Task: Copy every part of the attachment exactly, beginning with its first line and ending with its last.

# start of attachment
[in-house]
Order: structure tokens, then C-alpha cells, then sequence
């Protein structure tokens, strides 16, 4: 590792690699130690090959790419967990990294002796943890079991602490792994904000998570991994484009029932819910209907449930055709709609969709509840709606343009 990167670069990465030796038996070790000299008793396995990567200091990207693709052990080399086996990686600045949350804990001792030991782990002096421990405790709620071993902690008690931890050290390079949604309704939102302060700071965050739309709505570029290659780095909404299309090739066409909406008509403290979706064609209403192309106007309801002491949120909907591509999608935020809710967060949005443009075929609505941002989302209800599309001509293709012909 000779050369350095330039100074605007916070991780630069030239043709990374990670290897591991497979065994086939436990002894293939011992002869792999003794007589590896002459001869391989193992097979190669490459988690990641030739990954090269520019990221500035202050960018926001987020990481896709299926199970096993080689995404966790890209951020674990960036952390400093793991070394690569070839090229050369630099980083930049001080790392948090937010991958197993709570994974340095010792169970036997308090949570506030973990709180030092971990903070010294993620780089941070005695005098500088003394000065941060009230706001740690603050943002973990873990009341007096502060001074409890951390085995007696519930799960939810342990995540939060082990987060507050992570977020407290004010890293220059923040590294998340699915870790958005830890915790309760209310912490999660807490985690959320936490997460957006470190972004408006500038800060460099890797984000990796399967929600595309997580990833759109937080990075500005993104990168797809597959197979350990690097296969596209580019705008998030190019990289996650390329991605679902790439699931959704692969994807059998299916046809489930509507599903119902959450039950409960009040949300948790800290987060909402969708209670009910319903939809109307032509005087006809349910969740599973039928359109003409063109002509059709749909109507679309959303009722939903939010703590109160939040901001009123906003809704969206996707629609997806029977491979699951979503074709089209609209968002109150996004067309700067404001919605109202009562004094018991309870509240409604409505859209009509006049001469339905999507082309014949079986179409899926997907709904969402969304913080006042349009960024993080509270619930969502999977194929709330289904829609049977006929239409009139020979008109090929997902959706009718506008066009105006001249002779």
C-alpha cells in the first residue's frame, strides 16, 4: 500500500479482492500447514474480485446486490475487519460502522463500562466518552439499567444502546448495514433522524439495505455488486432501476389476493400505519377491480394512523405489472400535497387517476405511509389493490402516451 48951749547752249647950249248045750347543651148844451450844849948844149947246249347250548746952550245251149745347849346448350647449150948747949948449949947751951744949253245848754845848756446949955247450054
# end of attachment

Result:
[in-house]
Order: structure tokens, then C-alpha cells, then sequence
């Protein structure tokens, strides 16, 4: 590792690699130690090959790419967990990294002796943890079991602490792994904000998570991994484009029932819910209907449930055709709609969709509840709606343009 990167670069990465030796038996070790000299008793396995990567200091990207693709052990080399086996990686600045949350804990001792030991782990002096421990405790709620071993902690008690931890050290390079949604309704939102302060700071965050739309709505570029290659780095909404299309090739066409909406008509403290979706064609209403192309106007309801002491949120909907591509999608935020809710967060949005443009075929609505941002989302209800599309001509293709012909 000779050369350095330039100074605007916070991780630069030239043709990374990670290897591991497979065994086939436990002894293939011992002869792999003794007589590896002459001869391989193992097979190669490459988690990641030739990954090269520019990221500035202050960018926001987020990481896709299926199970096993080689995404966790890209951020674990960036952390400093793991070394690569070839090229050369630099980083930049001080790392948090937010991958197993709570994974340095010792169970036997308090949570506030973990709180030092971990903070010294993620780089941070005695005098500088003394000065941060009230706001740690603050943002973990873990009341007096502060001074409890951390085995007696519930799960939810342990995540939060082990987060507050992570977020407290004010890293220059923040590294998340699915870790958005830890915790309760209310912490999660807490985690959320936490997460957006470190972004408006500038800060460099890797984000990796399967929600595309997580990833759109937080990075500005993104990168797809597959197979350990690097296969596209580019705008998030190019990289996650390329991605679902790439699931959704692969994807059998299916046809489930509507599903119902959450039950409960009040949300948790800290987060909402969708209670009910319903939809109307032509005087006809349910969740599973039928359109003409063109002509059709749909109507679309959303009722939903939010703590109160939040901001009123906003809704969206996707629609997806029977491979699951979503074709089209609209968002109150996004067309700067404001919605109202009562004094018991309870509240409604409505859209009509006049001469339905999507082309014949079986179409899926997907709904969402969304913080006042349009960024993080509270619930969502999977194929709330289904829609049977006929239409009139020979008109090929997902959706009718506008066009105006001249002779």
C-alpha cells in the first residue's frame, strides 16, 4: 500500500479482492500447514474480485446486490475487519460502522463500562466518552439499567444502546448495514433522524439495505455488486432501476389476493400505519377491480394512523405489472400535497387517476405511509389493490402516451 48951749547752249647950249248045750347543651148844451450844849948844149947246249347250548746952550245251149745347849346448350647449150948747949948449949947751951744949253245848754845848756446949955247450054